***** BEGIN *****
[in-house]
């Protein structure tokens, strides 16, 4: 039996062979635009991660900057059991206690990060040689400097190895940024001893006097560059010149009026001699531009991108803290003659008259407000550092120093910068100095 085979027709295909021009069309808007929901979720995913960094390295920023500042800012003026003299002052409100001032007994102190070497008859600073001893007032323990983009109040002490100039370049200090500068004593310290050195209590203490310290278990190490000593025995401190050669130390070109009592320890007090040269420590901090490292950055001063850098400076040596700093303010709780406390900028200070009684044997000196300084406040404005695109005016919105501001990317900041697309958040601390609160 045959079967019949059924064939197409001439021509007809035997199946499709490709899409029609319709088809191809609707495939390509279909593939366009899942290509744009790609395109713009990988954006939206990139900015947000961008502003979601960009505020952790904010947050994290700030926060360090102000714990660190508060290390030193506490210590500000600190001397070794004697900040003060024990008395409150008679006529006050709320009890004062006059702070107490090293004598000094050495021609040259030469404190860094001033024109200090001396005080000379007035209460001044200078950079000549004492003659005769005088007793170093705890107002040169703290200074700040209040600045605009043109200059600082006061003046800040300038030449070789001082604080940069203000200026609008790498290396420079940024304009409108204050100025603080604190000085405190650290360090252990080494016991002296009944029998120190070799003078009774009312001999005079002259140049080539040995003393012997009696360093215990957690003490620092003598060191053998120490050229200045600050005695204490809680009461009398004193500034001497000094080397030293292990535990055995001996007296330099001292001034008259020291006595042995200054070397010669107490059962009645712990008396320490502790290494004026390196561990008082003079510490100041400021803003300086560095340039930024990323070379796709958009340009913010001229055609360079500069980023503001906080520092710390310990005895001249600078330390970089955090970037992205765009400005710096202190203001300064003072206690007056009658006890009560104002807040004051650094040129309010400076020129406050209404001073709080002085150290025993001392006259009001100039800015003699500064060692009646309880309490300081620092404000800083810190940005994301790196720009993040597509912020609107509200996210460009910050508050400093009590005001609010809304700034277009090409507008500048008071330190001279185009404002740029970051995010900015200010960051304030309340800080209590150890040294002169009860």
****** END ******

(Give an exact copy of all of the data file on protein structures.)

[in-house]
């Protein structure tokens, strides 16, 4: 039996062979635009991660900057059991206690990060040689400097190895940024001893006097560059010149009026001699531009991108803290003659008259407000550092120093910068100095 085979027709295909021009069309808007929901979720995913960094390295920023500042800012003026003299002052409100001032007994102190070497008859600073001893007032323990983009109040002490100039370049200090500068004593310290050195209590203490310290278990190490000593025995401190050669130390070109009592320890007090040269420590901090490292950055001063850098400076040596700093303010709780406390900028200070009684044997000196300084406040404005695109005016919105501001990317900041697309958040601390609160 045959079967019949059924064939197409001439021509007809035997199946499709490709899409029609319709088809191809609707495939390509279909593939366009899942290509744009790609395109713009990988954006939206990139900015947000961008502003979601960009505020952790904010947050994290700030926060360090102000714990660190508060290390030193506490210590500000600190001397070794004697900040003060024990008395409150008679006529006050709320009890004062006059702070107490090293004598000094050495021609040259030469404190860094001033024109200090001396005080000379007035209460001044200078950079000549004492003659005769005088007793170093705890107002040169703290200074700040209040600045605009043109200059600082006061003046800040300038030449070789001082604080940069203000200026609008790498290396420079940024304009409108204050100025603080604190000085405190650290360090252990080494016991002296009944029998120190070799003078009774009312001999005079002259140049080539040995003393012997009696360093215990957690003490620092003598060191053998120490050229200045600050005695204490809680009461009398004193500034001497000094080397030293292990535990055995001996007296330099001292001034008259020291006595042995200054070397010669107490059962009645712990008396320490502790290494004026390196561990008082003079510490100041400021803003300086560095340039930024990323070379796709958009340009913010001229055609360079500069980023503001906080520092710390310990005895001249600078330390970089955090970037992205765009400005710096202190203001300064003072206690007056009658006890009560104002807040004051650094040129309010400076020129406050209404001073709080002085150290025993001392006259009001100039800015003699500064060692009646309880309490300081620092404000800083810190940005994301790196720009993040597509912020609107509200996210460009910050508050400093009590005001609010809304700034277009090409507008500048008071330190001279185009404002740029970051995010900015200010960051304030309340800080209590150890040294002169009860």